Creating narratives with charcoal
Massive monochromatic hyperrealistic drawings of Pakistani women greet viewers at Ali Azmat’s show Larger than Life. Made with only charcoal on acid-free white paper, the works on display go up to almost seven feet. It is hard not to stand in awe of them.
Azmat has managed to handle each form, each layer and each texture in the paintings perfectly. From the softness of skin and the roundness of flesh, right to the fluidity of clothes, he has tackled each part of every image with intensity. His artwork immediately reminds viewers of illustrations found in Urdu-language pulp fiction digests. Every story in those digests is accompanied by a realistic drawing, often of a woman. Azmat manages to achieve the same elusive charm in his images as characterises the digest drawings.
Two other features of the works in the exhibition that stand out are their medium and their subject. The two could have easily made Azmat’s work appear raw and clichéd but he has successfully avoided that.
Use of graphite or charcoal, for instance, is often seen as a basic or initial step in the development of an artistic practice. Such dry mediums are usually used for making outlines of pieces of art because these are easy to erase and correct. Using them as the only medium for an artwork without the addition of any colour does not always work. In Azmat’s case, however, charcoal has allowed him to produce works that are both refined and mature. His drawing skills and his understanding of human form and anatomy have helped him invest his artworks with layers that make them a lot more than just one dimensional visuals. He, thus, successfully highlights themes of class, culture and social norms through his work.
Similarly, artists have employed women as muses for centuries to the extent that the idea of ‘male gaze’ emerged in the 1970s as feminist critics pointed out how a male perspective had resulted in the objectification of women in art and literature. In Azmat’s art, however, women seem to own the pages they are drawn on. He has often shown them as staring back at the audience, allowing them to assert the power and capabilities of the feminine gender — one that stands for far more than just a thing to gawk at.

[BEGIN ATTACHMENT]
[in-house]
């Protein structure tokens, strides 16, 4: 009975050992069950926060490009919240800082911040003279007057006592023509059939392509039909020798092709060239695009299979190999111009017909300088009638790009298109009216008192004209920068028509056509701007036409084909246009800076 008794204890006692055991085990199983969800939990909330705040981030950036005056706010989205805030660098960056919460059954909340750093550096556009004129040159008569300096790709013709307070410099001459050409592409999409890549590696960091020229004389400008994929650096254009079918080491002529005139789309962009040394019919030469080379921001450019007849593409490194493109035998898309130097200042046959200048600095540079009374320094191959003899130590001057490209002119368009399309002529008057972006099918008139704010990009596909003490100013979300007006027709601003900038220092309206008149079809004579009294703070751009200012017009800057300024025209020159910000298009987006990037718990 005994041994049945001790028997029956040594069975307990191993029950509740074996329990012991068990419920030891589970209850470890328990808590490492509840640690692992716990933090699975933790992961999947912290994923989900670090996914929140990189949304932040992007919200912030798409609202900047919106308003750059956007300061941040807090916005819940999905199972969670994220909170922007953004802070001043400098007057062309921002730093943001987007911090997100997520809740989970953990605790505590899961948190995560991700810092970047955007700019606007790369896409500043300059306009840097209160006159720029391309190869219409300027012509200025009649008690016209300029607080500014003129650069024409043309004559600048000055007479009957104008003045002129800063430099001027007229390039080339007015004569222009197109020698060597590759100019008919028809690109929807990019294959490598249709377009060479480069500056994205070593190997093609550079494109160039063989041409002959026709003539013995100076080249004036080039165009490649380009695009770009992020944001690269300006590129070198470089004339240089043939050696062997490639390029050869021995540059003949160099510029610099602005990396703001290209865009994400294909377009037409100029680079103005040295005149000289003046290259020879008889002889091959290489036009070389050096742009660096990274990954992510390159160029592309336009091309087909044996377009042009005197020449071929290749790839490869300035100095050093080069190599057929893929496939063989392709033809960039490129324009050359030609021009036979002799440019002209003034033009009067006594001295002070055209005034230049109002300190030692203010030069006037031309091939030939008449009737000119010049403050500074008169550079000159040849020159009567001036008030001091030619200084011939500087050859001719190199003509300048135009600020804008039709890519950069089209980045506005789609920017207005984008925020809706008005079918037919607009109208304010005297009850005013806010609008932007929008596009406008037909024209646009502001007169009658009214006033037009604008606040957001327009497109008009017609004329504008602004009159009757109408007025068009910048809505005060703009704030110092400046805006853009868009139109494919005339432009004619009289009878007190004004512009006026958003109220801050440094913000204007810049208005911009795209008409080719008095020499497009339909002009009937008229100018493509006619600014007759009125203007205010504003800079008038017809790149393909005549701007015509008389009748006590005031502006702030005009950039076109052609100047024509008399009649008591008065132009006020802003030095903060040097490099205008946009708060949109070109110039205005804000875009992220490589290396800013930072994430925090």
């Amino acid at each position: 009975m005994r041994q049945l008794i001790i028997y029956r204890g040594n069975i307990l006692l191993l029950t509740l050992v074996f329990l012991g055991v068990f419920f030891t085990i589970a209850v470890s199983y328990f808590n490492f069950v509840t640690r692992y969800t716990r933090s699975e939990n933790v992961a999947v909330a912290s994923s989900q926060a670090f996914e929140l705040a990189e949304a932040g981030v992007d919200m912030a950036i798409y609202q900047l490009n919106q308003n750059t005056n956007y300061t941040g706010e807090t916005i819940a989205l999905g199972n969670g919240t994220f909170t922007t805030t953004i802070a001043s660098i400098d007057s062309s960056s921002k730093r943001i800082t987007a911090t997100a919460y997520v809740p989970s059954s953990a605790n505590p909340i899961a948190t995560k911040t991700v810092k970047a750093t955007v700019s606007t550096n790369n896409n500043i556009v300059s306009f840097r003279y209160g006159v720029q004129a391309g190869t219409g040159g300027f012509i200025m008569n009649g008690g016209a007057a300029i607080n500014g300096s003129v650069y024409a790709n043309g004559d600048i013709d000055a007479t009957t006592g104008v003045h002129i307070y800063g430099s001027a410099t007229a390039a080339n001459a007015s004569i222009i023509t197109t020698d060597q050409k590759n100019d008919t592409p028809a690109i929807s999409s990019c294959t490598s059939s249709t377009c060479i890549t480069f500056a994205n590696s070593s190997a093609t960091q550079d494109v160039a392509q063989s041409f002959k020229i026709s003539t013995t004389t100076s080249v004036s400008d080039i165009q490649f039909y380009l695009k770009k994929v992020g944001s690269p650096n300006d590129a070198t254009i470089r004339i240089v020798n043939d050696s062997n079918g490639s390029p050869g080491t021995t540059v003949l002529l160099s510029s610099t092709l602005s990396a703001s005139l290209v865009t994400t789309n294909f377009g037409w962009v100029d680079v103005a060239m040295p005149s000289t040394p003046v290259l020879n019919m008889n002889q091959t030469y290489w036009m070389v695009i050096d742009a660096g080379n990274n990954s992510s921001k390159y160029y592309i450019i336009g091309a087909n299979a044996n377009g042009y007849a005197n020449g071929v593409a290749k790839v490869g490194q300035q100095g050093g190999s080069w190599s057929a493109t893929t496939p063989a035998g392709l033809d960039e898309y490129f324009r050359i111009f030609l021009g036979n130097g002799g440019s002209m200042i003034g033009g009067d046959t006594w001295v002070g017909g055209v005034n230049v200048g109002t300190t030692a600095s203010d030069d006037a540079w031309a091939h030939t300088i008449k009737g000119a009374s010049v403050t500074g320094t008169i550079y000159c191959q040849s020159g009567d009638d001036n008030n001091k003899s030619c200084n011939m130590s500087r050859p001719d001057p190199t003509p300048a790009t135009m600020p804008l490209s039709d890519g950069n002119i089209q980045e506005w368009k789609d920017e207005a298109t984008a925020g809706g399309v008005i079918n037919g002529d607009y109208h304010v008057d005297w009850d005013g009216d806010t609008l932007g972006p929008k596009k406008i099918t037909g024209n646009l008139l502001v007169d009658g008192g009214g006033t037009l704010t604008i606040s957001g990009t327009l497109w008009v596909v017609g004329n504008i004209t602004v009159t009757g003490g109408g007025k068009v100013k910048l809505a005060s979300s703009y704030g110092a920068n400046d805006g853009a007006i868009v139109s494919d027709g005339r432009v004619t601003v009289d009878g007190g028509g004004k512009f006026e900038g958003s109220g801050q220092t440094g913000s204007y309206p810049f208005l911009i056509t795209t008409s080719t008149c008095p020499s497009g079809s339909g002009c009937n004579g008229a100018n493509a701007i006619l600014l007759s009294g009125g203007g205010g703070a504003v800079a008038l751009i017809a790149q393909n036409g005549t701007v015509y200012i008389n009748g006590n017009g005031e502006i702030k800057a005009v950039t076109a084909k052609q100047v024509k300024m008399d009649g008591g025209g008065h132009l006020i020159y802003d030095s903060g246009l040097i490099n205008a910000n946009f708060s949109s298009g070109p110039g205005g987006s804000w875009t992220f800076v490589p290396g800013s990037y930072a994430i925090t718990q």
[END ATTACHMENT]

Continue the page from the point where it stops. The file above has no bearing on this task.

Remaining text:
The artist has also chosen to depict common women, those who have to face challenges at every step of the way in their daily lives. They are wearing no make-up. Their hair is tied casually and dark circles are often visible under their eyes. Looking at them one can easily understand what it means to be an ordinary woman in Pakistan.
Women in these artworks come from various age groups. One drawing shows two young girls, standing hand in hand, as they look out to the audience. It is Azmat’s attention to the curvature and shape of faces that helps his audience estimate the age of his subjects. Clothing and a few accessories shown in each image also often become indicators of age, social stature and even religious inclination of those painted.
The artist has drawn each image against a plain white background. The audience is given no context or history except for what is obvious from the figure itself. This, coupled with the lack of colour in the images, allows the audience to fully focus on the subject without any distractions. This perspective frees the viewers from their preconceived notions, enabling them to see the plight of each woman as she is — not with help from their own biased political and social lenses.
Azmat is able to capture his subjects as they are because of his own variegated life experiences. Born in Multan, he first studied art at the Alhamra Academy of Performing Arts, a non-elite art institution in Lahore. He then did his masters from the fine arts department at the Punjab University which, compared to the National College of Arts, usually admits students from the middle and lower middle class sections of the society.
Azmat has been drawing since 1998. His artworks usually depict women in a figurative style and he has used a lot of vibrant colours in some of his recent exhibits. The way he has drawn the images for Larger than Life with a minimalist ethos shows that he has returned to his earliest style — though, certainly, with a greater vigour and intensity.
The writer is a recent graduate from the Indus Valley School of Art and Architecture.
This article was published in the Herald's March 2019 issue. To read more subscribe to the Herald in print.